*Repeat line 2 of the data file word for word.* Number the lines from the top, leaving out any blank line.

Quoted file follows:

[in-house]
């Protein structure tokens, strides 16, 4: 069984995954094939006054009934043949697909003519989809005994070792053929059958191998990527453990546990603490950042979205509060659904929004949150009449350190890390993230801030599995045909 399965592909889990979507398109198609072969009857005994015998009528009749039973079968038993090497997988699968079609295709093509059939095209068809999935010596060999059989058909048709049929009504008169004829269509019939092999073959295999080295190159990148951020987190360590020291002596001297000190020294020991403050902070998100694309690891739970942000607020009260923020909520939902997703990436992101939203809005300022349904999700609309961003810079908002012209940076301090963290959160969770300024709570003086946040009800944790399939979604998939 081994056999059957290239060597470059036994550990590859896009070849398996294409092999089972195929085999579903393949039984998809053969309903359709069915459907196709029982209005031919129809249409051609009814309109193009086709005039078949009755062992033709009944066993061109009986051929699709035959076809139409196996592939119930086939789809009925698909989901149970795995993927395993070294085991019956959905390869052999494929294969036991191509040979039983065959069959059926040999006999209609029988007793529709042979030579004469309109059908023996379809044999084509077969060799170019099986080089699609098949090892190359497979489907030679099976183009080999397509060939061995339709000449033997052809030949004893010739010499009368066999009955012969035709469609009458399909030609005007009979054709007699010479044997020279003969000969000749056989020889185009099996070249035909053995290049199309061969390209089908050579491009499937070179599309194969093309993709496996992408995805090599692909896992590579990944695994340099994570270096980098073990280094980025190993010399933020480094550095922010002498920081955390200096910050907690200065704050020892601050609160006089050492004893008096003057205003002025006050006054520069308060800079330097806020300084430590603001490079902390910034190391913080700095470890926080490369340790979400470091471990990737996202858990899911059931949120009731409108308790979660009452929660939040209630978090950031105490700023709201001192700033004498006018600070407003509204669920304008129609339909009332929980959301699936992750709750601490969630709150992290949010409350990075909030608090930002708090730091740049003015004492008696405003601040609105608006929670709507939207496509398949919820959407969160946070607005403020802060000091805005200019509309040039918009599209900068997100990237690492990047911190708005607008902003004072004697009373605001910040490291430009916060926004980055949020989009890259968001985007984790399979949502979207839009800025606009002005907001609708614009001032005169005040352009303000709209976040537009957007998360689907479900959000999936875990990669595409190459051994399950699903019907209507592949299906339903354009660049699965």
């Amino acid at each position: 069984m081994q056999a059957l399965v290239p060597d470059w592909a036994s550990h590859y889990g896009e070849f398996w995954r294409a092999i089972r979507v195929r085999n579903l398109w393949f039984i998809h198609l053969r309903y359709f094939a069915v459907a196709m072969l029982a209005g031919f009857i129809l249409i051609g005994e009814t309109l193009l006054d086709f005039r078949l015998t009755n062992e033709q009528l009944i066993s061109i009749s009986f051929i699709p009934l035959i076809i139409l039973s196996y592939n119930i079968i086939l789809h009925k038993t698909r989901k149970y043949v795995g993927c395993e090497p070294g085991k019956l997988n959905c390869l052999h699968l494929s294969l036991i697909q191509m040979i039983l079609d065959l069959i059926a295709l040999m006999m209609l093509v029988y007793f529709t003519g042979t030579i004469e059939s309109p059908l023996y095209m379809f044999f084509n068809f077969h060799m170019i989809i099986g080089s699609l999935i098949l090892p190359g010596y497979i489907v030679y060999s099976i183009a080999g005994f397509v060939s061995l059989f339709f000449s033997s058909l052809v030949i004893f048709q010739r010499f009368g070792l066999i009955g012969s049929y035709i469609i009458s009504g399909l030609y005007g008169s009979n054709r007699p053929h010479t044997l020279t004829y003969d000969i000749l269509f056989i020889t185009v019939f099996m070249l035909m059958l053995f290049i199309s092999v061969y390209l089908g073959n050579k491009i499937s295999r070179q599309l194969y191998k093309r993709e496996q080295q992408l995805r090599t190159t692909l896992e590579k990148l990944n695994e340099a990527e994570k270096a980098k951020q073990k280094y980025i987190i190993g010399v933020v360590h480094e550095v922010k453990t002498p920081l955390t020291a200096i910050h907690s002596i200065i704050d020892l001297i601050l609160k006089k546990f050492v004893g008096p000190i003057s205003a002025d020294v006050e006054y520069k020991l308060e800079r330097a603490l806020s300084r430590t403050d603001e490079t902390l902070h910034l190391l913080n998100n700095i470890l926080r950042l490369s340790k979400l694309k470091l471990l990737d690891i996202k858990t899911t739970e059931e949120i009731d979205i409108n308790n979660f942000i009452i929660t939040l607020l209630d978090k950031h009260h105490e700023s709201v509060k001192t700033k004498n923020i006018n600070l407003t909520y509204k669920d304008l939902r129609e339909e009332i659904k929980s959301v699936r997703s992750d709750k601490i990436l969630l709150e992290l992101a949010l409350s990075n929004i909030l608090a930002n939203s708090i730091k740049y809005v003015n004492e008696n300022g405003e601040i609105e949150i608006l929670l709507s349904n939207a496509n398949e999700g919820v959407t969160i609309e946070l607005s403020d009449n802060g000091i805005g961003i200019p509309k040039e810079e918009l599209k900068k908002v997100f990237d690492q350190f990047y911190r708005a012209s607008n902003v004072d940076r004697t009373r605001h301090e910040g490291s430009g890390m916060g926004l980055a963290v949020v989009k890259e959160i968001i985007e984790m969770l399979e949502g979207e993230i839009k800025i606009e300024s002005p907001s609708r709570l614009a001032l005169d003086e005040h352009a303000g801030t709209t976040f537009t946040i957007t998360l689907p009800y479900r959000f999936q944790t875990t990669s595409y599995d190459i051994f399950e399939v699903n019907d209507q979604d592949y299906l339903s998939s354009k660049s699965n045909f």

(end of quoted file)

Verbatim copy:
């Protein structure tokens, strides 16, 4: 069984995954094939006054009934043949697909003519989809005994070792053929059958191998990527453990546990603490950042979205509060659904929004949150009449350190890390993230801030599995045909 399965592909889990979507398109198609072969009857005994015998009528009749039973079968038993090497997988699968079609295709093509059939095209068809999935010596060999059989058909048709049929009504008169004829269509019939092999073959295999080295190159990148951020987190360590020291002596001297000190020294020991403050902070998100694309690891739970942000607020009260923020909520939902997703990436992101939203809005300022349904999700609309961003810079908002012209940076301090963290959160969770300024709570003086946040009800944790399939979604998939 081994056999059957290239060597470059036994550990590859896009070849398996294409092999089972195929085999579903393949039984998809053969309903359709069915459907196709029982209005031919129809249409051609009814309109193009086709005039078949009755062992033709009944066993061109009986051929699709035959076809139409196996592939119930086939789809009925698909989901149970795995993927395993070294085991019956959905390869052999494929294969036991191509040979039983065959069959059926040999006999209609029988007793529709042979030579004469309109059908023996379809044999084509077969060799170019099986080089699609098949090892190359497979489907030679099976183009080999397509060939061995339709000449033997052809030949004893010739010499009368066999009955012969035709469609009458399909030609005007009979054709007699010479044997020279003969000969000749056989020889185009099996070249035909053995290049199309061969390209089908050579491009499937070179599309194969093309993709496996992408995805090599692909896992590579990944695994340099994570270096980098073990280094980025190993010399933020480094550095922010002498920081955390200096910050907690200065704050020892601050609160006089050492004893008096003057205003002025006050006054520069308060800079330097806020300084430590603001490079902390910034190391913080700095470890926080490369340790979400470091471990990737996202858990899911059931949120009731409108308790979660009452929660939040209630978090950031105490700023709201001192700033004498006018600070407003509204669920304008129609339909009332929980959301699936992750709750601490969630709150992290949010409350990075909030608090930002708090730091740049003015004492008696405003601040609105608006929670709507939207496509398949919820959407969160946070607005403020802060000091805005200019509309040039918009599209900068997100990237690492990047911190708005607008902003004072004697009373605001910040490291430009916060926004980055949020989009890259968001985007984790399979949502979207839009800025606009002005907001609708614009001032005169005040352009303000709209976040537009957007998360689907479900959000999936875990990669595409190459051994399950699903019907209507592949299906339903354009660049699965």